Ask Dr. Barber

baberpicQ. I had a facelift several years ago and I still have fine lines on my cheeks and around my mouth that did not disappear after the facelift.  What can be done to improve these lines? 

A. Facelift surgery often does not completely smooth out fine lines of the cheek area, and certainly does not do much for the vertical lip lines around the mouth.  For these lines, which are usually caused by environmental damage (sun) or heredity, the treatment that I recommend is to start a skin care program that is medically directed in order to stimulate collagen and smooth the skin by improving tone and texture.  Once the skin has been maximally improved with a skin care program, the next step to consider is either laser resurfacing or chemical peel, depending on  how much wrinkling remains.  The laser is more aggressive and will typically diminish more wrinkles while leaving the skin smoother.  The laser resurfacing can be performed with topical anesthesia or general anesthesia, depending on the depth of the wrinkles.  Recovery after laser can be in as little as 8 or 9 days or as long as 2-3 weeks, depending on how aggressive the treatment must be.  Most patients can return to work after about 2 weeks, although some makeup may be required to tone the redness down.  In addition to laser resurfacing as a treatment of  facial wrinkles, fillers such as Restylane® can be used to fill some wrinkles that do not respond to laser.  An individual consultation with your plastic surgeon is required to discuss the results of your facelift and design a plan to smooth your skin.


Q. I had a breast augmentation when I was 34 years old.  I am now 60 and my breasts are hard and somewhat distorted in shape.  The implants are silicone.  I have not seen a plastic surgeon in many years.  What should I do about these implants?

A.  Your situation is quite common.  What should a patient do with relatively old silicone gel implants that may or may not be aesthetically pleasing anymore?  I am presented with this scenario weekly in my practice.  I start by asking the patient if she is happy with her implants and if she likes the way her breasts look.  I also like to know if the patient would be comfortable  with smaller breasts and if she thinks she would be happy with no implants at all, meaning, remove the implants with no replacement.  My experience removing several hundred patient’s silicone implants over a 25 year practice is if the implants are more than 20 years old, there is a very high likelihood that the implants have  leaked or have ruptured.  This is not a certainty, but the incidence of failure is quite high in older  implants.  With that knowledge in mind, my recommendation is almost always to remove old implants if your health is good.  Removal of the implants is a procedure that is performed under general anesthesia and can take anywhere from a little over an hour to several hours to complete, depending on whether the implants are on top of, or underneath the pectoralis muscle (under the muscle is more complicated).  The complexity of the surgery can be affected by whether the implants have ruptured, and whether the silicone leaked in the implant pocket or within the breast tissue itself.  Once a patient has decided to remove her old implants, the next question is whether she wants them replaced.  In most of my patients where explantation is recommended, my advice is to leave the implants out, reassess the breasts after 6 months, and then decide whether to get new implants.  Most patients (greater than 90%) decide that re-augmentation is not needed after the six month waiting period, and are very happy with the appearance of their breasts after removal without replacement.  The biggest concern that patients with old silicone gel implants have is whether their breasts will be distorted, saggy, or too small after implant removal.  It is usually predictable pre-operatively whether there is a significant chance of breast distortion after implant removal, and if there is a high likelihood, then immediate re-augmentation can be considered.  As for whether old silicone implants are a health risk, there is no hard evidence that old implants, whether they have leaked or not leaked, pose any risks to your health.  The reason I recommend removal of old implants is that once they have leaked they are not in the condition in which they were meant to be.  I recommend any patient who has silicone gel implants more than 20 years old visit the surgeon who originally placed the implants or another board certified plastic surgeon if your original surgeon is not available.  It is helpful, though not mandatory, to try to get the information about your implants if you can before you see a new surgeon who was not involved in your original surgery.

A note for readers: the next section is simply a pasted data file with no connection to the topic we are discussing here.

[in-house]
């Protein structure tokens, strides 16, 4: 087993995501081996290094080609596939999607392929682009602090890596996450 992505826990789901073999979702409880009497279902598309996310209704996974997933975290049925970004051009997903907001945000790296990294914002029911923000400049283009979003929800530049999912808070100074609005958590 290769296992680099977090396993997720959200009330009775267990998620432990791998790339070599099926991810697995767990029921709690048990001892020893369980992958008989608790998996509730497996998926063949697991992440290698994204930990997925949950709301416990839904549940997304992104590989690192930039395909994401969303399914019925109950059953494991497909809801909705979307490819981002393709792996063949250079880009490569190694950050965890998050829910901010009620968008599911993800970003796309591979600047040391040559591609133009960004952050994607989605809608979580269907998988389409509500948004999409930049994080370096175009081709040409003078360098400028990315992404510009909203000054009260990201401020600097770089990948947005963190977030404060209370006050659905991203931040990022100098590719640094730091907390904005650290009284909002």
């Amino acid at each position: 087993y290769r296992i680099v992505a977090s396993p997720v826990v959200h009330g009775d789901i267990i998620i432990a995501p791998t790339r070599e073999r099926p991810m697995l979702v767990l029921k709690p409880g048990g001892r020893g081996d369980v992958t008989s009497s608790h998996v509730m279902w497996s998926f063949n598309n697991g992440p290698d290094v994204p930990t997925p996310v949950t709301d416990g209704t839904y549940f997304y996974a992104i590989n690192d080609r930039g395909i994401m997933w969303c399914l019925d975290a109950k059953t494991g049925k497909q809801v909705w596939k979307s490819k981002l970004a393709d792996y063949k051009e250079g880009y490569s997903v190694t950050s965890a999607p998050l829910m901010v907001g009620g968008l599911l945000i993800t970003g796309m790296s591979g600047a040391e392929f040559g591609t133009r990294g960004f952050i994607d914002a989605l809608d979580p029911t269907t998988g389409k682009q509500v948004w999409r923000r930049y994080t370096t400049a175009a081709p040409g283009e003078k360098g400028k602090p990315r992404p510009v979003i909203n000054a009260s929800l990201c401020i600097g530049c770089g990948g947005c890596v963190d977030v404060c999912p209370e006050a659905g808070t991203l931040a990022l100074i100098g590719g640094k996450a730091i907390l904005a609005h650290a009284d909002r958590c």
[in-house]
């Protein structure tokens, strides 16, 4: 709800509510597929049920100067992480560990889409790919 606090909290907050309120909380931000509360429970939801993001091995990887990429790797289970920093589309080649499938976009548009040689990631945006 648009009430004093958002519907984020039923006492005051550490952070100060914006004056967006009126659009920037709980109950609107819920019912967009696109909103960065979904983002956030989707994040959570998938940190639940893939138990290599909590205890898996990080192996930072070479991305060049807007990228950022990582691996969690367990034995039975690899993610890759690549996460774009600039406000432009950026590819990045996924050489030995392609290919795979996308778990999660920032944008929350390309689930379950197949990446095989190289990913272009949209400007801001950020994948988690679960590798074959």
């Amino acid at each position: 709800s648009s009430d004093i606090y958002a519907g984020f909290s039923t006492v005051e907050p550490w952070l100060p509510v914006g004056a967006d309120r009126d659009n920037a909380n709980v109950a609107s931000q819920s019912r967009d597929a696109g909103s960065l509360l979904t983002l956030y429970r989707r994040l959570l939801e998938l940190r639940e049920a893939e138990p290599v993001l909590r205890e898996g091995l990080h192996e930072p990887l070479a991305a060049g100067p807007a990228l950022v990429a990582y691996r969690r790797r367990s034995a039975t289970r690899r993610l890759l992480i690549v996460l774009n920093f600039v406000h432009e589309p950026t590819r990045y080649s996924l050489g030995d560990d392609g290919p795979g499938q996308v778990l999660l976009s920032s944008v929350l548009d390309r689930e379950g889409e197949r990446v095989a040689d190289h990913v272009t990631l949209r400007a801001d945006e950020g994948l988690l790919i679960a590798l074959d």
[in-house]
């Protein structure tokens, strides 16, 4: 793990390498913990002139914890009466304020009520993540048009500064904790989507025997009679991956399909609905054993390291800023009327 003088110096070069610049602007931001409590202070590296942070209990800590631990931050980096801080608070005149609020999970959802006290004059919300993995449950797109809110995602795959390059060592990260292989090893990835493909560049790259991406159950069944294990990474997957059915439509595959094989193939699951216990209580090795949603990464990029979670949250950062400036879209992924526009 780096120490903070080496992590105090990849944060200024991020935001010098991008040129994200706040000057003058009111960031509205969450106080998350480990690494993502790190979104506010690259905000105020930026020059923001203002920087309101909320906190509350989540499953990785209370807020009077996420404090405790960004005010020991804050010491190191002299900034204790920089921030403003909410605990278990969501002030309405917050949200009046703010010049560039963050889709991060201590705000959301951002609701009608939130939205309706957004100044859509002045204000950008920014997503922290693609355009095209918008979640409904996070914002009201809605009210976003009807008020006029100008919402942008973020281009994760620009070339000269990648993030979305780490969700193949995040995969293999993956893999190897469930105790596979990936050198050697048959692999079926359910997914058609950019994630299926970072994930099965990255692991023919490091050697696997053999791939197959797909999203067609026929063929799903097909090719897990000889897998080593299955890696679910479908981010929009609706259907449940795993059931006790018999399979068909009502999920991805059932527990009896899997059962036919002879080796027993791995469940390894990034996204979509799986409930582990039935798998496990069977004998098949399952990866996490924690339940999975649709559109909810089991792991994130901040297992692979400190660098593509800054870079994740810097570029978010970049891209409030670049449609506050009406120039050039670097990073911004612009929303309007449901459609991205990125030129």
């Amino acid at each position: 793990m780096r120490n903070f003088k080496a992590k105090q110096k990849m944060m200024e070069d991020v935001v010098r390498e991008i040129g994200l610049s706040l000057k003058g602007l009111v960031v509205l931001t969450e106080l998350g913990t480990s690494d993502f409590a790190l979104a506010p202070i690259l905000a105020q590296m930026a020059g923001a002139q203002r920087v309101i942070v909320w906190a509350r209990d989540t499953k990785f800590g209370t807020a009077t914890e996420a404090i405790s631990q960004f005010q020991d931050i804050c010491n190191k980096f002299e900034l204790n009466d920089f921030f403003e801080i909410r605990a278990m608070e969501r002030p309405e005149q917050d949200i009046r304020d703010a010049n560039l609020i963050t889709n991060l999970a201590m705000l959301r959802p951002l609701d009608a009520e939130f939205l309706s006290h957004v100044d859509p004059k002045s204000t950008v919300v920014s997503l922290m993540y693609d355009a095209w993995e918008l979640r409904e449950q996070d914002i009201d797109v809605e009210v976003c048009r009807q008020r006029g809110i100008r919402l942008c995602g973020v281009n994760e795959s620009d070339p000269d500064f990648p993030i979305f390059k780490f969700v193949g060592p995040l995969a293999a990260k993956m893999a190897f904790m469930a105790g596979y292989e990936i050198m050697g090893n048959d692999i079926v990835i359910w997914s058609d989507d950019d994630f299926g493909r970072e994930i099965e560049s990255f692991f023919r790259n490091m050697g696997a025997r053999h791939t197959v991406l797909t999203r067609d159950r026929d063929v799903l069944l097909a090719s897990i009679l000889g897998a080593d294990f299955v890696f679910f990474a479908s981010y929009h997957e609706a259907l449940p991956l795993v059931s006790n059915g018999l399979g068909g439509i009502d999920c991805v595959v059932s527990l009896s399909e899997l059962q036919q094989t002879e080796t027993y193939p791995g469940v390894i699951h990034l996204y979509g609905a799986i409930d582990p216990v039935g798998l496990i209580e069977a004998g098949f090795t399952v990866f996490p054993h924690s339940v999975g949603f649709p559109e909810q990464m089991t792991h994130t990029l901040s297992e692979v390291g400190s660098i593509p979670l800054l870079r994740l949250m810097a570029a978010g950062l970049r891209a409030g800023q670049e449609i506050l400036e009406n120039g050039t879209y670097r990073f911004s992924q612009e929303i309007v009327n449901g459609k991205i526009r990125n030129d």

William Byron Barber II, M.D. has been practicing plastic surgery in Greensboro for 20 years and is certified by the American Board of Plastic Surgery.  He is Chief of Plastic Surgery for Moses Cone Health System, and is an active member of numerous local, regional and national plastic surgery associations.

Visit his website at: www.BarberPlasticSurgery.com or e-mail him at: AskDrBarber@BarberPlasticSurgery.com



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